Jump directly to the Content


It's not easy to describe the church.

The first time I attended LaSalle Street Church in inner-city Chicago, I sat behind a middle-aged black woman and her thirteen-year-old daughter. When we stood to sing, the girl turned around and grinned at those of us in the pew behind her. We smiled back politely, and she continued grinning and staring at us. She acted strange, even retarded. Then on the fourth stanza of the hymn, she bent over, grabbed the hem of her skirt, and lifted it over her head, exposing herself.

Welcome to church.

Over the next few years, we learned to count on the unexpected. One Sunday a man aimed a football, a perfect spiral pass, at the pastor who was standing at the altar praying over a full tray of Communion glasses.

Another time, a street woman wrapped in many skirts wandered to the platform during the sermon, genuflected, and started talking aloud to the pastor.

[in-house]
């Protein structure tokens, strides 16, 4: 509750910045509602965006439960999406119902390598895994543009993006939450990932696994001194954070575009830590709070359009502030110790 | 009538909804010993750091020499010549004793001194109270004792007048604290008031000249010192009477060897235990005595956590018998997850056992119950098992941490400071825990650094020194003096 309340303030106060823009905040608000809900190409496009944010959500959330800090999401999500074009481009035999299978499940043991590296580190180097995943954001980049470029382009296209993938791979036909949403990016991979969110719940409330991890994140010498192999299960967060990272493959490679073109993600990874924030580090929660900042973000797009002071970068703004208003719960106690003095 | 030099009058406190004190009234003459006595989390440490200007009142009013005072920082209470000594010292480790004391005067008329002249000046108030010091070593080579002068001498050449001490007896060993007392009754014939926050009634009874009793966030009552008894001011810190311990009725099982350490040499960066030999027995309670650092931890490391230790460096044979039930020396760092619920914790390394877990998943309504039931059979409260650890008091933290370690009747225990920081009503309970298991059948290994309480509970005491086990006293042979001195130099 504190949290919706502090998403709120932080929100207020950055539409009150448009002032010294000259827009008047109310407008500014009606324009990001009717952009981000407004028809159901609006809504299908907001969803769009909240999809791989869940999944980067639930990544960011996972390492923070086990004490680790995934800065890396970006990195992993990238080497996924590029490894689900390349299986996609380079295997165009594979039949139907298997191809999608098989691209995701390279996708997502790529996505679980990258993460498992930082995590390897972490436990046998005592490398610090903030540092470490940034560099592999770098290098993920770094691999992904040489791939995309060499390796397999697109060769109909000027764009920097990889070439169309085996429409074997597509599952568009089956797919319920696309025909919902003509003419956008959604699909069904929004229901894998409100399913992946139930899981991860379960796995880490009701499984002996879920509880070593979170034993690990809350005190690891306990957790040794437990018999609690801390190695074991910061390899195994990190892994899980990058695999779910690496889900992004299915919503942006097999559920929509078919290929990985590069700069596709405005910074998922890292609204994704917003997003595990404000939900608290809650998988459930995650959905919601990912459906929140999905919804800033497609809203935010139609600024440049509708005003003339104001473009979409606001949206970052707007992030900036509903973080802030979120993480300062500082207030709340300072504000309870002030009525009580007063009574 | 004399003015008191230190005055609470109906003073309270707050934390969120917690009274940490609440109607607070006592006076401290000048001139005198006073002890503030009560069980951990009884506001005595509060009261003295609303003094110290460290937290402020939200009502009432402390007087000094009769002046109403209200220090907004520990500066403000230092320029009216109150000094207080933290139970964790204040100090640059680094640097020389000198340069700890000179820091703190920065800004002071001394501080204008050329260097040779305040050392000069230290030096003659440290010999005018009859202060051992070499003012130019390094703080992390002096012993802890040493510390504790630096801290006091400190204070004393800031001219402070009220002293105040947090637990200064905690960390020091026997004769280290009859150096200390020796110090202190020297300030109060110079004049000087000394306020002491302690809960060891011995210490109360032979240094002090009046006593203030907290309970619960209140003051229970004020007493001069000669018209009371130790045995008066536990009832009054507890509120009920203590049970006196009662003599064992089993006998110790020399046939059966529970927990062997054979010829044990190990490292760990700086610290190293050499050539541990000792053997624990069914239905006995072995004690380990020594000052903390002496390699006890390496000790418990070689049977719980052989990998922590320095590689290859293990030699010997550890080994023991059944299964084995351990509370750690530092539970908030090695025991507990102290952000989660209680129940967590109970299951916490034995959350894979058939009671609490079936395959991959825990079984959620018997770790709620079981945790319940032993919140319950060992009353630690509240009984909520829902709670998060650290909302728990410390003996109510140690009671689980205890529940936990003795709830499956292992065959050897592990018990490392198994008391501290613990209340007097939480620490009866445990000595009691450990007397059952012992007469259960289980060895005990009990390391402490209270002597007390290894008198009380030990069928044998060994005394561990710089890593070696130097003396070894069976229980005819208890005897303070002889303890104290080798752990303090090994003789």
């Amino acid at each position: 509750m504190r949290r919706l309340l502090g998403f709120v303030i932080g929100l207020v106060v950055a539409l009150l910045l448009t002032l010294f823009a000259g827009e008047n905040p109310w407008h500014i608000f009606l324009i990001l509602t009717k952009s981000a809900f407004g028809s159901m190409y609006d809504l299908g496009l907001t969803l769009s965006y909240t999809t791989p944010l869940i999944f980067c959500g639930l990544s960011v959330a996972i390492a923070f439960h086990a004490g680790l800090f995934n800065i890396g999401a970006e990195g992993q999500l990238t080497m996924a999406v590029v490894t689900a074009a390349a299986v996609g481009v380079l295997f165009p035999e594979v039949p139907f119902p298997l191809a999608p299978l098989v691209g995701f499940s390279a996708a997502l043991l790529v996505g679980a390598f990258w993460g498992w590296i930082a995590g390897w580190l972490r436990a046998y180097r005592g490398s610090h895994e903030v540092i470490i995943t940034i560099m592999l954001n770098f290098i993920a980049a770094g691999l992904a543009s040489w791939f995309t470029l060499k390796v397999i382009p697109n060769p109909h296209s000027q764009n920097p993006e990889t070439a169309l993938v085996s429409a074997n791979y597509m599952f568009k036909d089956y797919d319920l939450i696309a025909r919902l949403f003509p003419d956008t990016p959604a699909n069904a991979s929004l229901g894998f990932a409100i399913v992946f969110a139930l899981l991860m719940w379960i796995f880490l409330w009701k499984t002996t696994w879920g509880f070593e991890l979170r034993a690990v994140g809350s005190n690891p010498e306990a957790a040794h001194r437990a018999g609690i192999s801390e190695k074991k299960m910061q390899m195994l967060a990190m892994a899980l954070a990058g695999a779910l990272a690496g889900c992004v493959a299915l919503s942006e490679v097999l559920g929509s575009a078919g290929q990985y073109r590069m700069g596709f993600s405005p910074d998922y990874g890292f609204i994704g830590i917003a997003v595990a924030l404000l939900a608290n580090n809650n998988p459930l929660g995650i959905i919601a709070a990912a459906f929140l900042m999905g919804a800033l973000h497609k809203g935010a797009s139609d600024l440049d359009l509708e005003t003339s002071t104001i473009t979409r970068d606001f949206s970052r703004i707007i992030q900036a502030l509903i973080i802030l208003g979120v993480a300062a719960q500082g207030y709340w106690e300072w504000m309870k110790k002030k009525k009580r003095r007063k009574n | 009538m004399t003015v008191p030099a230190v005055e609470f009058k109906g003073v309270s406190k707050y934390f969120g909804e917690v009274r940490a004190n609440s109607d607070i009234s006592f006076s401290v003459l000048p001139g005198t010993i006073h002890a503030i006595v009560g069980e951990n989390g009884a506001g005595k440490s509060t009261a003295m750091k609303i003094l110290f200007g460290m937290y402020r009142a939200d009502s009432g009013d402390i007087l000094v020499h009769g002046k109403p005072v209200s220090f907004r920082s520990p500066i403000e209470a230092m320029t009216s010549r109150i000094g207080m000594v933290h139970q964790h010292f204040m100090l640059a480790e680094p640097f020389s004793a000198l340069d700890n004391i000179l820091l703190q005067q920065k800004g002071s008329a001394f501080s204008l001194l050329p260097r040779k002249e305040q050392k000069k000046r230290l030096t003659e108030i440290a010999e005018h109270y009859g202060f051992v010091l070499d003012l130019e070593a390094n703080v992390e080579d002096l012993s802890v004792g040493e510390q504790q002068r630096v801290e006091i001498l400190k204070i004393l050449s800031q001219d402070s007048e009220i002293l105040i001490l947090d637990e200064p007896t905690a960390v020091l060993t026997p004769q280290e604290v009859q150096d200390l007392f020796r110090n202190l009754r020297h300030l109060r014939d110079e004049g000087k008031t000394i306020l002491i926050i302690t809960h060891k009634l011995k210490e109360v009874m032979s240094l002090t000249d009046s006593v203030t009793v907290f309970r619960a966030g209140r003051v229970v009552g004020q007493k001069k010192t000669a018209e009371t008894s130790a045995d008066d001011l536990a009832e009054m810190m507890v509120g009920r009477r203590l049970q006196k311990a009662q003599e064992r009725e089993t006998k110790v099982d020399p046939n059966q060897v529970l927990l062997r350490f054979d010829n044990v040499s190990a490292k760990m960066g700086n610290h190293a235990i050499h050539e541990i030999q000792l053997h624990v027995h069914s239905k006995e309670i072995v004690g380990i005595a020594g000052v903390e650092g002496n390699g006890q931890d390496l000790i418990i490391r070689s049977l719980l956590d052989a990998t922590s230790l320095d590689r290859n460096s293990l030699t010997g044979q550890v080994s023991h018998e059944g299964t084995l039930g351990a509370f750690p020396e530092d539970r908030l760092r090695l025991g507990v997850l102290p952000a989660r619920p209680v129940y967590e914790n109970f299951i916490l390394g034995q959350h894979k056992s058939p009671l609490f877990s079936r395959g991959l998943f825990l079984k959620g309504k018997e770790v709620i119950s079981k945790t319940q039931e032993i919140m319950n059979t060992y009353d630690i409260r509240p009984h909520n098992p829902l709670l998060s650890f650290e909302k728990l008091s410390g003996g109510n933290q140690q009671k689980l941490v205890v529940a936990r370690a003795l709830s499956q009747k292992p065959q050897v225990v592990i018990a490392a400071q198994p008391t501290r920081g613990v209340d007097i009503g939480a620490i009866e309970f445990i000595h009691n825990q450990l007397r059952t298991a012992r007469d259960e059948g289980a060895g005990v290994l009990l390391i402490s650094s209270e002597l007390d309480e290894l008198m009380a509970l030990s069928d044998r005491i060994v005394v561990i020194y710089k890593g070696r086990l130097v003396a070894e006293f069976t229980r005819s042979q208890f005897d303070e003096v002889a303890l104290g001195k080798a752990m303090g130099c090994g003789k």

A more hostile man called down curses on the pastoral staff during the congregation's spontaneous "Prayers of the People": "God, burn down their ...

Support Our Work

Subscribe to CT for less than $4.25/month

Homepage Subscription Panel

Read These Next

Church 2 Church
Church 2 Church
Congregations are trading short-term "love 'em and leave 'em" missions for long-term partnerships
From the Magazine
Fractured Are the Peacemakers
Fractured Are the Peacemakers
A Christian reconciliation group in Israel and Palestine warned that war would come. Now the war threatens their relevance.
Editor's Pick
What Christians Miss When They Dismiss Imagination
What Christians Miss When They Dismiss Imagination
Understanding God and our world needs more than bare reason and experience.